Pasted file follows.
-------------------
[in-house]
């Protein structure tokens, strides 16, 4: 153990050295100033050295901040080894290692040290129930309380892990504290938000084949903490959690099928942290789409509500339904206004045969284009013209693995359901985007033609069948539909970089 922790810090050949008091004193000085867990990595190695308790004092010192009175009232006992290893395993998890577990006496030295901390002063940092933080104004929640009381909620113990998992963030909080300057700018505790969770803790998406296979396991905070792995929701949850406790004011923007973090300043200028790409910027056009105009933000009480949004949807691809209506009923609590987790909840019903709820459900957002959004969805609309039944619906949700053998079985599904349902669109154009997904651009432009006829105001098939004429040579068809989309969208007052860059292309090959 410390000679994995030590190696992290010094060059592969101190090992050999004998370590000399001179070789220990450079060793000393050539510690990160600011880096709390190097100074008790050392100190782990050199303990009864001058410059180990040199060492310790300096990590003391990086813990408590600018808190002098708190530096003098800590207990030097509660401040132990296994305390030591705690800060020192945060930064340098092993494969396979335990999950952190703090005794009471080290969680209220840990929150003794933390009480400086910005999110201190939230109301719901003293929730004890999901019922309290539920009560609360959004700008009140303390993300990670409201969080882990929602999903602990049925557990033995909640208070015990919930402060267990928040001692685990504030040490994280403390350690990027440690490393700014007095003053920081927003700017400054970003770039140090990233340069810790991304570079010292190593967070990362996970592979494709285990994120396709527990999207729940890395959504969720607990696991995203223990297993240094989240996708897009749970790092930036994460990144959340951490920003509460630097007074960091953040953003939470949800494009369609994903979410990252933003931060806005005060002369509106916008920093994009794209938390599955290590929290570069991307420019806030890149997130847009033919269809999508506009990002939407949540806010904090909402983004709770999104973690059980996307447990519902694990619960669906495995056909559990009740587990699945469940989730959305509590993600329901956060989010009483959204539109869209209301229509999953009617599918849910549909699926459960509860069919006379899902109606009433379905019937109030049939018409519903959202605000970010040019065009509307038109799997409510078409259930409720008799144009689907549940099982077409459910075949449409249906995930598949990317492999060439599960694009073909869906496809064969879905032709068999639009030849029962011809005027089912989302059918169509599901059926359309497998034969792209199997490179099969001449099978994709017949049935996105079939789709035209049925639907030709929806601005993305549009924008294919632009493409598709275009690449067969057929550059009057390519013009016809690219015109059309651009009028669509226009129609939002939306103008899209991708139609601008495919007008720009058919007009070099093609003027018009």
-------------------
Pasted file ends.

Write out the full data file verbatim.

[in-house]
């Protein structure tokens, strides 16, 4: 153990050295100033050295901040080894290692040290129930309380892990504290938000084949903490959690099928942290789409509500339904206004045969284009013209693995359901985007033609069948539909970089 922790810090050949008091004193000085867990990595190695308790004092010192009175009232006992290893395993998890577990006496030295901390002063940092933080104004929640009381909620113990998992963030909080300057700018505790969770803790998406296979396991905070792995929701949850406790004011923007973090300043200028790409910027056009105009933000009480949004949807691809209506009923609590987790909840019903709820459900957002959004969805609309039944619906949700053998079985599904349902669109154009997904651009432009006829105001098939004429040579068809989309969208007052860059292309090959 410390000679994995030590190696992290010094060059592969101190090992050999004998370590000399001179070789220990450079060793000393050539510690990160600011880096709390190097100074008790050392100190782990050199303990009864001058410059180990040199060492310790300096990590003391990086813990408590600018808190002098708190530096003098800590207990030097509660401040132990296994305390030591705690800060020192945060930064340098092993494969396979335990999950952190703090005794009471080290969680209220840990929150003794933390009480400086910005999110201190939230109301719901003293929730004890999901019922309290539920009560609360959004700008009140303390993300990670409201969080882990929602999903602990049925557990033995909640208070015990919930402060267990928040001692685990504030040490994280403390350690990027440690490393700014007095003053920081927003700017400054970003770039140090990233340069810790991304570079010292190593967070990362996970592979494709285990994120396709527990999207729940890395959504969720607990696991995203223990297993240094989240996708897009749970790092930036994460990144959340951490920003509460630097007074960091953040953003939470949800494009369609994903979410990252933003931060806005005060002369509106916008920093994009794209938390599955290590929290570069991307420019806030890149997130847009033919269809999508506009990002939407949540806010904090909402983004709770999104973690059980996307447990519902694990619960669906495995056909559990009740587990699945469940989730959305509590993600329901956060989010009483959204539109869209209301229509999953009617599918849910549909699926459960509860069919006379899902109606009433379905019937109030049939018409519903959202605000970010040019065009509307038109799997409510078409259930409720008799144009689907549940099982077409459910075949449409249906995930598949990317492999060439599960694009073909869906496809064969879905032709068999639009030849029962011809005027089912989302059918169509599901059926359309497998034969792209199997490179099969001449099978994709017949049935996105079939789709035209049925639907030709929806601005993305549009924008294919632009493409598709275009690449067969057929550059009057390519013009016809690219015109059309651009009028669509226009129609939002939306103008899209991708139609601008495919007008720009058919007009070099093609003027018009």